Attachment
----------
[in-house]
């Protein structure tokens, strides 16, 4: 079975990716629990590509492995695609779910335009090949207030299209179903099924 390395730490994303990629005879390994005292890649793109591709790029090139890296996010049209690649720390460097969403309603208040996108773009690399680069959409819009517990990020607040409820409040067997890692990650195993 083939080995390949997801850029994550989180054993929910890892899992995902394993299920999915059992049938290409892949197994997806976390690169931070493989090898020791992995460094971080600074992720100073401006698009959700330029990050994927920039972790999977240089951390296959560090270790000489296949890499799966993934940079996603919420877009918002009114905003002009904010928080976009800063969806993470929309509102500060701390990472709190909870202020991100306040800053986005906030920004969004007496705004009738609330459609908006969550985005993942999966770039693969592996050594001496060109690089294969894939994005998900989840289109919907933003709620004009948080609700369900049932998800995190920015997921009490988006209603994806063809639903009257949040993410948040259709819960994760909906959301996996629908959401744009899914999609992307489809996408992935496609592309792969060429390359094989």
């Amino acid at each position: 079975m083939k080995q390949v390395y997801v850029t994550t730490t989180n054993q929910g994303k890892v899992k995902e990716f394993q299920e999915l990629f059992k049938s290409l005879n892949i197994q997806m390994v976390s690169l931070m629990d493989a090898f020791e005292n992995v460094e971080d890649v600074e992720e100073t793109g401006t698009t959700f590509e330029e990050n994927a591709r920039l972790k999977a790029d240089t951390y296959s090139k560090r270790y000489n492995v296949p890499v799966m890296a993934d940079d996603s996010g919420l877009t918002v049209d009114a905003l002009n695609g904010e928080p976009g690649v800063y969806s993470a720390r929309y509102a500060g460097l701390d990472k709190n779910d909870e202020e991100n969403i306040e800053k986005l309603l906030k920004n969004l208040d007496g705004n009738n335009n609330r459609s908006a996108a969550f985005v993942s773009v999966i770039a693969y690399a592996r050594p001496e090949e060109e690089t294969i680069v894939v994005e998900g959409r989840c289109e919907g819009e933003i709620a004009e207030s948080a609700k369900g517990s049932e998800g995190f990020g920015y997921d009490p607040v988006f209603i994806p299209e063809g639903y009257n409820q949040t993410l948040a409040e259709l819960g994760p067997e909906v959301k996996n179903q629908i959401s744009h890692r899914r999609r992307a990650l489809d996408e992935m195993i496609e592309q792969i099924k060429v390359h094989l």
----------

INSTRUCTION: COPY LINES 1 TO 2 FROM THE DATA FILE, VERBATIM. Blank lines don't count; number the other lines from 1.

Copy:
[in-house]
């Protein structure tokens, strides 16, 4: 079975990716629990590509492995695609779910335009090949207030299209179903099924 390395730490994303990629005879390994005292890649793109591709790029090139890296996010049209690649720390460097969403309603208040996108773009690399680069959409819009517990990020607040409820409040067997890692990650195993 083939080995390949997801850029994550989180054993929910890892899992995902394993299920999915059992049938290409892949197994997806976390690169931070493989090898020791992995460094971080600074992720100073401006698009959700330029990050994927920039972790999977240089951390296959560090270790000489296949890499799966993934940079996603919420877009918002009114905003002009904010928080976009800063969806993470929309509102500060701390990472709190909870202020991100306040800053986005906030920004969004007496705004009738609330459609908006969550985005993942999966770039693969592996050594001496060109690089294969894939994005998900989840289109919907933003709620004009948080609700369900049932998800995190920015997921009490988006209603994806063809639903009257949040993410948040259709819960994760909906959301996996629908959401744009899914999609992307489809996408992935496609592309792969060429390359094989």